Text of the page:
Although the Ecurie Pozzi F40 LMs were remarkably competitive throughout the remainder of the 1990 IMSA season, the new cars were still largely untested and handicapped by a lack of development. Following its back-to-back podium finishes, 79891 raced in just two subsequent events. At Road America, alternator problems forced Alain Ferté to retire early and at Lime Rock Park, Hurley Haywood was sidelined with a damaged exhaust system.
At the end of the season, the Ecurie Pozzi team cars returned to Paris. Despite their championship-winning potential, a lack of sponsorship and factory support killed the F40 LM’s competition career.
In January 1991, 79891 was officially transferred from Ferrari to Charles Pozzi SA and the car remained in the Pozzi collection until 2000, when it was sold to French industrialist Gérard Autajon. Two years later, the Ecurie Pozzi F40 LM joined Jean-Pierre Slavic’s exceptional stable of road and racing Ferraris.
During Mr. Slavic’s ownership, the Ferrari was test driven at the Circuit Dijon- Prenois and featured in his collection book Emotions. In March 2007, 79891 was certified by the Ferrari Classiche Department, confirming that the chassis, bodywork, engine (0002), gearbox (005), suspension, and braking system are all the correct and original components.
In 2009, 79891 returned to the US, and it has since been a fixture in a private New York-area collection. Throughout this time, respected Ferrari specialist Classic Coach Repair, Inc. of Elizabeth, New Jersey, has maintained the F40 LM in race-ready condition.
Included in the car’s file are invoices totaling more than $250,000 that attest to extensive mechanical and cosmetic work performed over the past three years. This process included rebuilding the gearbox, disassembling and refurbishing the suspension, replacing the fuel bladders, performing a valve job, and preparing the bodywork and interior for racing.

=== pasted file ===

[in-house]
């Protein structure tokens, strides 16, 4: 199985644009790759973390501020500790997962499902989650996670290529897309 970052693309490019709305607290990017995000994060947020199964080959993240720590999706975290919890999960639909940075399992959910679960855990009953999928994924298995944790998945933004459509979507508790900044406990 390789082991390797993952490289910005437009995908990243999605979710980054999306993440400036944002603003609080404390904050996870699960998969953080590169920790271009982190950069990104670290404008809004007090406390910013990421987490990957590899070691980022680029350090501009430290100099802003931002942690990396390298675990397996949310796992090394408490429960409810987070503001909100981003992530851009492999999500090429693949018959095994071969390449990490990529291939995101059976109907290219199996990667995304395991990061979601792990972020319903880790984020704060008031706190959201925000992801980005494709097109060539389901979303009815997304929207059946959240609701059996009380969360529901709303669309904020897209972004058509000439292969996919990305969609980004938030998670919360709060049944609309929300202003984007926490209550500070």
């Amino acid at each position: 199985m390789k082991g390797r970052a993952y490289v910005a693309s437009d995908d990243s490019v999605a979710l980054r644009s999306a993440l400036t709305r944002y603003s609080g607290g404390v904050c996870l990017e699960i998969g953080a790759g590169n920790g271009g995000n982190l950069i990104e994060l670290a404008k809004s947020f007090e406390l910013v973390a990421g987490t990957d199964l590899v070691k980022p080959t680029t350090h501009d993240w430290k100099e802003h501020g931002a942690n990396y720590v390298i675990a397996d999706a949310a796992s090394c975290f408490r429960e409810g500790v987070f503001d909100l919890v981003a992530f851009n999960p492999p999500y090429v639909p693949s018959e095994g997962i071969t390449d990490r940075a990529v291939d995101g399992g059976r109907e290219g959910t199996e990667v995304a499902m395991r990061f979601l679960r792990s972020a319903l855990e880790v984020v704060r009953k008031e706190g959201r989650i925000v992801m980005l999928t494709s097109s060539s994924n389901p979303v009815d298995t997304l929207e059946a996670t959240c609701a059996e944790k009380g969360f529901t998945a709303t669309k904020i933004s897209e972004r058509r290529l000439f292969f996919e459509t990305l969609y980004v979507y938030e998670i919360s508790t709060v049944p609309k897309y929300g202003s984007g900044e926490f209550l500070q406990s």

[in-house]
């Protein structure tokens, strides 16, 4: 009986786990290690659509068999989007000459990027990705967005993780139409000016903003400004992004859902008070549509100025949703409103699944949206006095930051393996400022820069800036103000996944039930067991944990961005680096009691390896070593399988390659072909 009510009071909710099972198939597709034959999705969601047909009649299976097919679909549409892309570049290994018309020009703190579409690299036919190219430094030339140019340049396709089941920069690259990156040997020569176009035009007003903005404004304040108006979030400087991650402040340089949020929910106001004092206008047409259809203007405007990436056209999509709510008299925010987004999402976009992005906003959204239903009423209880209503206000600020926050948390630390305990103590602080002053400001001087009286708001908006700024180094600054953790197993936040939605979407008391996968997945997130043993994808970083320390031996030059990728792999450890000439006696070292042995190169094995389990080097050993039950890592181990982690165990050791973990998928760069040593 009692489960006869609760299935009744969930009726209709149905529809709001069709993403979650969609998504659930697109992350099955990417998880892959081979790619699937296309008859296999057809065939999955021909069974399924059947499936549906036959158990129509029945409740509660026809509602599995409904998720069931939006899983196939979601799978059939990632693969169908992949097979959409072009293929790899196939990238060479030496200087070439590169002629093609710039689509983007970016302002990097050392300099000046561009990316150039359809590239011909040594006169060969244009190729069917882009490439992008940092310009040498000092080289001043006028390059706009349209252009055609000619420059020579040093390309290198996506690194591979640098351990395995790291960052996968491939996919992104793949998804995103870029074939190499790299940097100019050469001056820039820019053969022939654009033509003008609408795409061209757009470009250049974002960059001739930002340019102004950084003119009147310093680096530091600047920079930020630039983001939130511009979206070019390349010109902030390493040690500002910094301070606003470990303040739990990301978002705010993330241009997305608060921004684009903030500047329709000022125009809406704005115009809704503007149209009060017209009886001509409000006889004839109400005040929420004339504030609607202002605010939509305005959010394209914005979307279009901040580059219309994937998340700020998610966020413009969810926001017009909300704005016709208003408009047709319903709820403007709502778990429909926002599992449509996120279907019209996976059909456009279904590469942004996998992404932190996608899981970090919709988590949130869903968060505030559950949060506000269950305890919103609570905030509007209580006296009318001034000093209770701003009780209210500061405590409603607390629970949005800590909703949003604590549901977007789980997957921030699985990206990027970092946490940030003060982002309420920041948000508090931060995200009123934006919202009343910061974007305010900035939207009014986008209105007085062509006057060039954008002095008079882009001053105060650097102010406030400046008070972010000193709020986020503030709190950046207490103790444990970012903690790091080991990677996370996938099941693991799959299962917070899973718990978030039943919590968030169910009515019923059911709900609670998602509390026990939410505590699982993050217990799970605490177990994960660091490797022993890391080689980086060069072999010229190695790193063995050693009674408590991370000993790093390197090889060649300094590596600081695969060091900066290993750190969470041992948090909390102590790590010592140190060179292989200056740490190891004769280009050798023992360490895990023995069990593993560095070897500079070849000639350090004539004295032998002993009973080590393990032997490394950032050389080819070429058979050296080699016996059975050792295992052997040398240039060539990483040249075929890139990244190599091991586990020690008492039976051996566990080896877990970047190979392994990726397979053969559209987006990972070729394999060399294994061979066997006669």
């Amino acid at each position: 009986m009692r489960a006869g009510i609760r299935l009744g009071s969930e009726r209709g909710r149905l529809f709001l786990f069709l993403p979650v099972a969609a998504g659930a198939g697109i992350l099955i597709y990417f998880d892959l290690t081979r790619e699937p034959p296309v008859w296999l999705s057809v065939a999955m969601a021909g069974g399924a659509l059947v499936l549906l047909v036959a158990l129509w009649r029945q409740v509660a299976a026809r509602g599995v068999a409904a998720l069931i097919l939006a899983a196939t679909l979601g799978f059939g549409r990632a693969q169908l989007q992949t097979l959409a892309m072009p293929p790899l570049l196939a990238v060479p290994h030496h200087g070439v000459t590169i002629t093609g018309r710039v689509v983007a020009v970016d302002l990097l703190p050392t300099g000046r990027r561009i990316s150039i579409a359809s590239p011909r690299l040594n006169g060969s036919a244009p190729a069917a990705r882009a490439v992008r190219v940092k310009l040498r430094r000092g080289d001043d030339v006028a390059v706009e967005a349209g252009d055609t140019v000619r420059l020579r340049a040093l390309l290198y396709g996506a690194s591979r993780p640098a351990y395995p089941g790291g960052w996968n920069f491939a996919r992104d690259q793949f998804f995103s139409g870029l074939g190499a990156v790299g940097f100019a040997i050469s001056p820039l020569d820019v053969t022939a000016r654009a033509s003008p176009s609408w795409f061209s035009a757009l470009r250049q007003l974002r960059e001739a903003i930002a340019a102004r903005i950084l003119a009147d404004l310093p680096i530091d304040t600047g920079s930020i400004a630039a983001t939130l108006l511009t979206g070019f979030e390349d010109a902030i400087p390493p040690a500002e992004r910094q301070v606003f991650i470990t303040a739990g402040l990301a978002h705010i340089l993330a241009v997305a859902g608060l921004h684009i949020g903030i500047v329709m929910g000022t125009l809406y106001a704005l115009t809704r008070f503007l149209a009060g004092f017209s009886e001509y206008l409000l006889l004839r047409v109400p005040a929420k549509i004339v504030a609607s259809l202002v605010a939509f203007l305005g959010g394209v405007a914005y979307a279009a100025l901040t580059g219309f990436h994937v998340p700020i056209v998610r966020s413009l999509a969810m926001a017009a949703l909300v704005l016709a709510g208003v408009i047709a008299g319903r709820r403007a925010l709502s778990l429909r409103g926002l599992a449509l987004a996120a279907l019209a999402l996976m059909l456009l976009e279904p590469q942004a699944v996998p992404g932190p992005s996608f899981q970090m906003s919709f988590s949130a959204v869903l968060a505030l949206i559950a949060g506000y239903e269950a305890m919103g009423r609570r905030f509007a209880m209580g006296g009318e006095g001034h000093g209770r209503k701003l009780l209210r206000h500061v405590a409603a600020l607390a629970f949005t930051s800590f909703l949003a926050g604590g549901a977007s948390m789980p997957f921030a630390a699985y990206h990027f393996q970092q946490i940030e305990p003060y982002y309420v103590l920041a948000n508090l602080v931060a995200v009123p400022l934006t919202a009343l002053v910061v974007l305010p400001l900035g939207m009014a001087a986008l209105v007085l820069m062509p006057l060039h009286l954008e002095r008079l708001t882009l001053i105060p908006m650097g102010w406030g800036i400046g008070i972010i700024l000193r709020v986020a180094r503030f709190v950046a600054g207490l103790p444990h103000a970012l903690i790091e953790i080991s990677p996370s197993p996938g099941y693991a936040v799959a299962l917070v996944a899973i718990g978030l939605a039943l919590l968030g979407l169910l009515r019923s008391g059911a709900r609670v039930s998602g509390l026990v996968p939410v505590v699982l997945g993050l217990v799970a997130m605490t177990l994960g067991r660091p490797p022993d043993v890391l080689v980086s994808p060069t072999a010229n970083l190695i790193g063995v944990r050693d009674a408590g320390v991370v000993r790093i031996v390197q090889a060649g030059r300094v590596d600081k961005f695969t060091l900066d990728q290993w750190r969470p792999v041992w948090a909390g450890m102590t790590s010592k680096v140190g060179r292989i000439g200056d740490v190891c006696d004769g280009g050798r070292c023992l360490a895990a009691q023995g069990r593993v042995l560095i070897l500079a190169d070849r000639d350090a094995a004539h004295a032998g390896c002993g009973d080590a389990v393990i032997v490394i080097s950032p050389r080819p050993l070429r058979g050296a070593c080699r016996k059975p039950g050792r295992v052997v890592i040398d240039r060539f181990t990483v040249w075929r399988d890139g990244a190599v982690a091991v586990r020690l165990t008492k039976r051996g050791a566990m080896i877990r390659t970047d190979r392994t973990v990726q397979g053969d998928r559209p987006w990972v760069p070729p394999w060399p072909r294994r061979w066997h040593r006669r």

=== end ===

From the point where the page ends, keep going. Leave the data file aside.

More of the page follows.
Since its comprehensive mechanical rebuild, the F40 LM has been successfully campaigned in the Ferrari Challenge Trofeo Pirelli. In 2010, it captured a 2nd place finish at Palm Beach International Raceway and in 2011 it scored back-to-back wins at Lime Rock. With its immense power, traditional five-speed transaxle gearbox, and absence of modern traction control systems, the F40 LM can challenge even the most talented drivers and is widely regarded as the ultimate GT-based Ferrari racing car.
In preparation for its appearance at auction, 79891 has been refinished in its original 1990 racing livery, with the correct Team 0123 and Art Sports sponsorship graphics faithfully applied. It should also be noted that this important F40 LM is offered with the Ferrari Classiche “Red Book,” recent restoration receipts, and a history report compiled by marque historian Marcel Massini.
The two Pozzi F40 LMs, 79890 and 79891, are not to be confused with the multitude of customer F40 LMs, GTs, and GTEs that followed. Campaigned for an entire season under Ferrari’s ownership, the Ecurie Pozzi team cars received a fair amount of factory support and were the only F40 LMs raced with any success in period.
The two Ecurie Pozzi F40 LMs also helped establish a successful template for Ferrari GT and sports-racing cars in the modern era. From these two F40 LMs evolved a new generation of two-seat Ferrari competition cars, including the F40 GT, F40 GTE, 333 SP, F50 GT, and F430 GT2.
Today, 79891 is the sole example in private ownership. The fact that its sister car, 79890, has been a part of the Pozzi collection since the close of the 1990 racing season is a powerful testament to the enduring significance of the original Ferrari France team cars. Since leaving the Pozzi collection, 79891 has had just three owners, each a respected and knowledgeable proponent of the Ferrari marque.
Considering its historical significance, documented provenance, outstanding preparation, and extraordinary performance, this F40 LM is a genuine piece of Ferrari racing history and a worthy addition to the most discriminating collection.